Syria is a country which is prevalently inhabited by Muslims, who believe in the one God and wish to submit to Him, after the example of Abraham to whom they constantly refer (cf. Nostra aetate, n. 3). The interreligious dialogue with Islam becomes ever more important and necessary at the beginning of the third millennium. As a result I found very encouraging the warm reception I received from the civil authorities and the Grand Mufti, who even accompanied me on the historic visit to the Great Umayyad Mosque where one finds the Memorial of St John the Baptist who is highly venerated by the Muslims.
At Damascus my pilgrimage took on a strongly ecumenical character, thanks to the visit I had the joy of realizing in the two Orthodox Cathedrals, to His Beatitude, Ignace IV, the Greek Orthodox Patriarch, and to His Holiness, Mor Ignatius Zakka I, the Syrian Orthodox Patriarch. In the historic Greek Orthodox Cathedral of the Dormition of Our Lady, we then celebrated a solemn prayer service. With interior gratitude, I saw realized one of the principal goals of our Jubilee pilgrimage, that of "gathering in the places of our common origin to bear witness to Christ our unity" (cf. Ut unum sint, n. 23) and to confirm our mutual commitment to restoration of full communion" (Letter concerning the pilgrimage to the places linked to the history of salvation, n. 11).
Prayer for peace in the Middle East
4. In Syria I could not resist directing to God a special prayer for peace in the Middle East, compelled by the unfortunate situation which becomes ever more worrisome. I traveled to the Golan Heights to the Church of Kuneitra, partially ruined by the war, and there I made my petition. In a certain sense, I have remained there in spirit continuing my prayer and I will not cease to pray until revenge will give way to reconciliation and the recognition of mutual rights.
Such hope is founded on faith. It is the hope that I entrusted to the young people of Syria, whom I had the joy of meeting the evening before I left Damascus. In my heart I still carry the fervour of their greeting and I pray to the God of peace so that Christian, Muslim and Jewish young people can grow up together as sons and daughters of the one God.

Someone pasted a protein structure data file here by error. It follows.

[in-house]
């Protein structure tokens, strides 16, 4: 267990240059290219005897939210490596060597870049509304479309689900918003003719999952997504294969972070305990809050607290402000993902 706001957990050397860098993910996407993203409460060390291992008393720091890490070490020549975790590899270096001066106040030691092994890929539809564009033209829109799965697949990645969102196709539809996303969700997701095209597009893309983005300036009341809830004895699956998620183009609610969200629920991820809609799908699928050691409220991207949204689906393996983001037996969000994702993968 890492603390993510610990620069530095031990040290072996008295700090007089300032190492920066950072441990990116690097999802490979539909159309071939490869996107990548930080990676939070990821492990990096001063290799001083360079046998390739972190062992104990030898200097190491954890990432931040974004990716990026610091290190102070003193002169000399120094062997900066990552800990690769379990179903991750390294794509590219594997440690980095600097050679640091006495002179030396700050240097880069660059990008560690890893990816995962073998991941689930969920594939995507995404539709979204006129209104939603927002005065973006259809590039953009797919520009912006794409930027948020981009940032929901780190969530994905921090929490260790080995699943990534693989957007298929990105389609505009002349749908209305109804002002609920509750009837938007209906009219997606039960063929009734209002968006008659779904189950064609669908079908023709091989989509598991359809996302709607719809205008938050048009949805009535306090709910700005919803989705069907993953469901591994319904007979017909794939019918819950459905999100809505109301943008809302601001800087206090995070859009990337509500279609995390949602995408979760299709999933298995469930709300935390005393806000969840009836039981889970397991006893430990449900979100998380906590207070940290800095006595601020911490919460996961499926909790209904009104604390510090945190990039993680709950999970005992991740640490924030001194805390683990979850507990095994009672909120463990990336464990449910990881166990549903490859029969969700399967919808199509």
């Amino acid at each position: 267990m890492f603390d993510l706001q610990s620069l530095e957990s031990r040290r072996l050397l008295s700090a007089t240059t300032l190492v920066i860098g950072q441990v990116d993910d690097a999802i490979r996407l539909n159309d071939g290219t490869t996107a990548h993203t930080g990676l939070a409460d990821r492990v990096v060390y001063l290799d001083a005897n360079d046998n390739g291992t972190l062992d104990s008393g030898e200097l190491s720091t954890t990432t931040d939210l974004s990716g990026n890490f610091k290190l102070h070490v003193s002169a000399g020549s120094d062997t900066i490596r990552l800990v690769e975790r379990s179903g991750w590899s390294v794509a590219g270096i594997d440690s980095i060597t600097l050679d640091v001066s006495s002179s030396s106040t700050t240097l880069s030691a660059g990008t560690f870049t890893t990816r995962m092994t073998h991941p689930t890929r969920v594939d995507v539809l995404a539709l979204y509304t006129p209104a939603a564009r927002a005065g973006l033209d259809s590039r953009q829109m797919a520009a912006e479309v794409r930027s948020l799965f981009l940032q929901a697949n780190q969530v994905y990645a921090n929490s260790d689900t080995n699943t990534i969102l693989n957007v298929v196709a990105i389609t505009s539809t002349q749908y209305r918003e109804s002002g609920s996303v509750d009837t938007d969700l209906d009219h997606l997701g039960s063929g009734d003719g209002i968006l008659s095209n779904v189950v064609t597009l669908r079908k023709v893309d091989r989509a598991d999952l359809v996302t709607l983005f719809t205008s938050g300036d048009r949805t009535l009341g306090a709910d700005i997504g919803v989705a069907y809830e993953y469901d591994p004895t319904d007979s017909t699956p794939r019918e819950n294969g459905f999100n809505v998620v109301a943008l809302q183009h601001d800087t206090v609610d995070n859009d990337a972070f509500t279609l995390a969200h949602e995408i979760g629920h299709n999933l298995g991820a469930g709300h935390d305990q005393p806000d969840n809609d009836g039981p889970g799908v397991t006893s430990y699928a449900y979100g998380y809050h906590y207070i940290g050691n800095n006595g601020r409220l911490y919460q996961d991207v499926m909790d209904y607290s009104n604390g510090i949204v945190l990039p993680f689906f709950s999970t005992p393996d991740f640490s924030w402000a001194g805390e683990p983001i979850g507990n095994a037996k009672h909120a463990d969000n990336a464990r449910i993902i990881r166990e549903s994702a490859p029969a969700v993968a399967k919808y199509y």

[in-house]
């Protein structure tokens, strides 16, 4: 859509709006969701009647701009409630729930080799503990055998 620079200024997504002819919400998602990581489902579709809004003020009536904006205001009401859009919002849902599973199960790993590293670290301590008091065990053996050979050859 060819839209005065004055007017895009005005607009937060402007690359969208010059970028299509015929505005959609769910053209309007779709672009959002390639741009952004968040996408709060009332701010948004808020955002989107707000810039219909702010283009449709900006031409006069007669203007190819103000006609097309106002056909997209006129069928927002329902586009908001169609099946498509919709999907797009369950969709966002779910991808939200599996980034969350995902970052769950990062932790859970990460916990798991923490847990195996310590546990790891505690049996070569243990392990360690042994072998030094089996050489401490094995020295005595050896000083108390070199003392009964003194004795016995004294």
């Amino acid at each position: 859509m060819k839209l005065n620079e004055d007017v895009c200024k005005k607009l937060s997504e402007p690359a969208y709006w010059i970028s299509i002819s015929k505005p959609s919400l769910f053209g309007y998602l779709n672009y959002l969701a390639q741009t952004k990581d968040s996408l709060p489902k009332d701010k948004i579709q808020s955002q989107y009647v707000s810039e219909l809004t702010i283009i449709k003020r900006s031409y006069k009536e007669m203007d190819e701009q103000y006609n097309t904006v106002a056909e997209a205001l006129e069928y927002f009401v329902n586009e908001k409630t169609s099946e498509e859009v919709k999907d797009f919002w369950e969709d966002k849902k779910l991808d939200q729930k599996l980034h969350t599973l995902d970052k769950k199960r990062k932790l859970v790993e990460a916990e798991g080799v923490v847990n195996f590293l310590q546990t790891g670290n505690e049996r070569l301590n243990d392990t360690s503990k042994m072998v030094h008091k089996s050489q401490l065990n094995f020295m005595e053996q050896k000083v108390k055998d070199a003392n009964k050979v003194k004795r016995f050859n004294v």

5. The final place on my pilgrimage in the footsteps of St Paul was the Island of Malta. Here the Apostle spent three months, after the shipwreck of the ship which was taking him as a prisoner to Rome (cf. Acts 27: 39-28, 10). For the second time I have experienced the enthusiastic welcome of the Maltese, and I had the joy of proclaiming as Blessed two sons of the Maltese people, Fr George Preca, Founder of the Society of Christian Doctrine, and Ignatius Falzon, lay catechist, together with the Benedictine nun, Sr Maria Adeodata Pisani.
Once again I wished to indicate the way of holiness as the path to be followed by the faithful of the third millennium. On the vast ocean of history, the Church need not fear the challenges and the threats which she meets in the course of her voyage through time if she keeps steering a steady course in the royal channel of holiness, towards which the Great Jubilee of the Year 2000 directed us (cf. Novo millennio ineunte, n. 30).
May it be a reality for all, thanks to the intercession of the Virgin Mary, to whom we turn constantly during the month of May which is consecrated to her. May the Virgin Mary assist every believer, family and community to continue with unhesitating enthusiasm on the path of daily fidelity to the Gospel.
I extend a special greeting to the White Fathers present. I welcome the members of the NATO Defense College; I encourage you always to see your work as a service to peace and the common good. Upon all the English-speaking pilgrims and visitors, especially those from England, Sweden, Nigeria, Canada and the United States, I invoke the joy and peace of the Risen Saviour.